Vic Muniz’s images and his playful approach to making art captivate children and adults alike. Muniz works with everyday materials—such as peanut butter and jelly, chocolate syrup, and even garbage—to make images that often reference masterpieces or popular icons.
Jelly, Garbage + Toys, drawn from interviews with children, is an interactive first-person narrative that presents Muniz’s personal story and his art, focusing on some of his many processes and mediums. The book emphasizes the importance of play in the creation of art while challenging children to think about how images are made and what they mean. The design—with graphic novel–inspired speech bubbles, liftable flaps, and a Turkish-map fold (all four sides open)—helps communicate Muniz’s exuberant message.
About the Author
Vik Muniz is best known for his 1996 series Sugar Children. Muniz has been the subject of more than 170 solo exhibitions and has participated in more than 340 group exhibitions in 31 countries. He splits his time between Rio de Janeiro, Brazil, and New York City.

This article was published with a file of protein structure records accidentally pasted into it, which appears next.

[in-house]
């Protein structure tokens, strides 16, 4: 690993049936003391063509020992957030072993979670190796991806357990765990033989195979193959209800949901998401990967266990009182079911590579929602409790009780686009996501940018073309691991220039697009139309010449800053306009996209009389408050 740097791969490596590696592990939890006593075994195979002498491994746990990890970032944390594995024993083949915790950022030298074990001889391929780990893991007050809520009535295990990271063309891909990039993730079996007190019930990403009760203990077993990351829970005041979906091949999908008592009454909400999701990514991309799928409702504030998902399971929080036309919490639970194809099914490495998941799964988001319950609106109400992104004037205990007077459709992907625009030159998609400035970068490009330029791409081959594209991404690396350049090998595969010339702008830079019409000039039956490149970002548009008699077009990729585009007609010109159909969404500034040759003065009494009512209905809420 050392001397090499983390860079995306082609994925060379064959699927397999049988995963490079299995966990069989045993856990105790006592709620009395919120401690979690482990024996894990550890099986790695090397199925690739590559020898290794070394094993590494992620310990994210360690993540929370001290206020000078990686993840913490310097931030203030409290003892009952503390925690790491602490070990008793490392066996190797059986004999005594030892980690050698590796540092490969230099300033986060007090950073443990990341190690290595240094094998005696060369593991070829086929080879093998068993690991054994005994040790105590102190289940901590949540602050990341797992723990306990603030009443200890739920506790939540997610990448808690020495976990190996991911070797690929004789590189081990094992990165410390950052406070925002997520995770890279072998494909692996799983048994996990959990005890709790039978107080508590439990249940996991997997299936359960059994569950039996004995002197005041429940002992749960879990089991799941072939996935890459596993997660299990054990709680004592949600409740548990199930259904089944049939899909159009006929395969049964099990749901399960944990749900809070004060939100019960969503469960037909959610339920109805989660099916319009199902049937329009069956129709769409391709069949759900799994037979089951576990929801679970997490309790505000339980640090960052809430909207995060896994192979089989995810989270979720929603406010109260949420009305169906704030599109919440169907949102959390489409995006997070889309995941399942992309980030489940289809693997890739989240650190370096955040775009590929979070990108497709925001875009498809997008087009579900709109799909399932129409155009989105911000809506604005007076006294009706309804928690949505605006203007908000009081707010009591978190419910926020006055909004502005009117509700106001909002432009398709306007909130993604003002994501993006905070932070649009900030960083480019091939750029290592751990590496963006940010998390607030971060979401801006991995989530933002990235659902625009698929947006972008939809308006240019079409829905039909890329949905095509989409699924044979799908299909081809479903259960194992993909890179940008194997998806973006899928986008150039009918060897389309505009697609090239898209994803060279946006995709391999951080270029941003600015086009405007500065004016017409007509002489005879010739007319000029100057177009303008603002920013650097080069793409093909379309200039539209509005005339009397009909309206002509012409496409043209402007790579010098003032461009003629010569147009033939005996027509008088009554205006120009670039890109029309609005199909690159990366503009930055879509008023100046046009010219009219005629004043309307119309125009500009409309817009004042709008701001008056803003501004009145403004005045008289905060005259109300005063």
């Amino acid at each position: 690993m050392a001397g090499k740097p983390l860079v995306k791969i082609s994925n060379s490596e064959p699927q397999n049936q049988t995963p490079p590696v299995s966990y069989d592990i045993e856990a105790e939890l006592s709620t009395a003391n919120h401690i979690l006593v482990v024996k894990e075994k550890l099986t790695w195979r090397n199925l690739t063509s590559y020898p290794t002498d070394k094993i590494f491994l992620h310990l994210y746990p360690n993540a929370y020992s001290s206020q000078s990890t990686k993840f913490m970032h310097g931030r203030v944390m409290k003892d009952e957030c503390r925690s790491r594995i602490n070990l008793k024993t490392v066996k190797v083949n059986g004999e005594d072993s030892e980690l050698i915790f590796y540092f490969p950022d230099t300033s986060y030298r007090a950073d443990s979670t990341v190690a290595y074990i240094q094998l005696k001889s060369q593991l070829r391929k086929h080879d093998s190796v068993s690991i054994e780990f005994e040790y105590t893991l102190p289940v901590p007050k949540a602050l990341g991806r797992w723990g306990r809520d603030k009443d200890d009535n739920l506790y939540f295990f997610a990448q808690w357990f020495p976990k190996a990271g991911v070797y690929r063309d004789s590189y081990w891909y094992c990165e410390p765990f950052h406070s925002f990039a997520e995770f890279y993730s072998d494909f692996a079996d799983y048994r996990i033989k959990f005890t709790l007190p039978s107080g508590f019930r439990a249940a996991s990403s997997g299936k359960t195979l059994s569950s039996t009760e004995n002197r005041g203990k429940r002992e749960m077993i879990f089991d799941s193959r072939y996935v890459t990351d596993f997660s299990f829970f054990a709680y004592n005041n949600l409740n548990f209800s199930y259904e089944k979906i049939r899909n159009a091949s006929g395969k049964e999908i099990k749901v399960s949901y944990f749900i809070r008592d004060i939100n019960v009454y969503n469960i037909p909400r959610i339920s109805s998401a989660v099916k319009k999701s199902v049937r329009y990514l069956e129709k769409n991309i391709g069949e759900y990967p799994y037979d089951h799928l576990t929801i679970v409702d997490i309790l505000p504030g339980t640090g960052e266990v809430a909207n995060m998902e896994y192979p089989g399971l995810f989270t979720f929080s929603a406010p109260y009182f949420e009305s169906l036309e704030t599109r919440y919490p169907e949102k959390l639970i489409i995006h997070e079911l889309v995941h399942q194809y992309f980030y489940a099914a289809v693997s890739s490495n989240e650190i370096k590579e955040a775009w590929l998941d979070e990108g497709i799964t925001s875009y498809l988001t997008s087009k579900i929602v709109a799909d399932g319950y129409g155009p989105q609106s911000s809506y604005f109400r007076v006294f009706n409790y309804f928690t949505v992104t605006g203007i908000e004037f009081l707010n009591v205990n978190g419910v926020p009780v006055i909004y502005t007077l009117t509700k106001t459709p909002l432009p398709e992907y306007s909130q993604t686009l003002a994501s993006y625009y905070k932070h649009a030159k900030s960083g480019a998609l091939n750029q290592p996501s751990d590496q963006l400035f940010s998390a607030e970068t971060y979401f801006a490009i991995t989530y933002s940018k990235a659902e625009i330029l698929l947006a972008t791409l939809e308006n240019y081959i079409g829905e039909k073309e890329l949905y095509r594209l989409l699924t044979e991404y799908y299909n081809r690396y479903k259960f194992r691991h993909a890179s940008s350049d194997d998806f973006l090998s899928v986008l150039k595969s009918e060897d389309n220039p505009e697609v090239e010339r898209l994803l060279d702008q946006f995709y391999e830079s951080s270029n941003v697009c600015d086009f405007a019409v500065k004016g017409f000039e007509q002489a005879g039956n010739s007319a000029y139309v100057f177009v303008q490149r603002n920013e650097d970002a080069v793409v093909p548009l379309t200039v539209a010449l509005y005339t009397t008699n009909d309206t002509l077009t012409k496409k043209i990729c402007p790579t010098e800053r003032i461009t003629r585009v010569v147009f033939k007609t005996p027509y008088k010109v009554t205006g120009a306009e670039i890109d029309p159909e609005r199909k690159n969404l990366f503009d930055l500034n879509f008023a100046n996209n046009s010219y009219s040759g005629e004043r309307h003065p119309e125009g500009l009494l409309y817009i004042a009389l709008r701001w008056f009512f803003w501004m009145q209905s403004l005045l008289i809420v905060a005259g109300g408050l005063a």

Joan Sommers and Amanda Freymann are the authors of numerous books, including Chuck Close, winner of the Boston Globe–Horn Book Award. Joan lives in Chicago, and Amanda lives in Beverly Shores, Indiana.
Ascha Drake is a visual arts teacher at the Bay School of San Francisco. She lives in Oakland, California.
"Visually busy...Muniz's art is splendid." — Kirkus
" . . . overall this works well as an introduction to an artist and his work. It’s an interesting visual experience and a call to creativity." — Booklist
"Photographer Muniz explores the importance of play and the power of art to command a viewer’s attention . . . It’s both a playful introduction to Muniz’s oeuvre and a chance for readers to rethink what they believe art to be." — Publishers Weekly
"Sophisticated themes including art as social commentary, the relationship between artist and viewer, and the importance of self-reflection are presented in a way that is both thought-provoking and accessible . . . This book will appeal to artists and innovators of all ages while expanding their idea of who and what can make art." — School Library Journal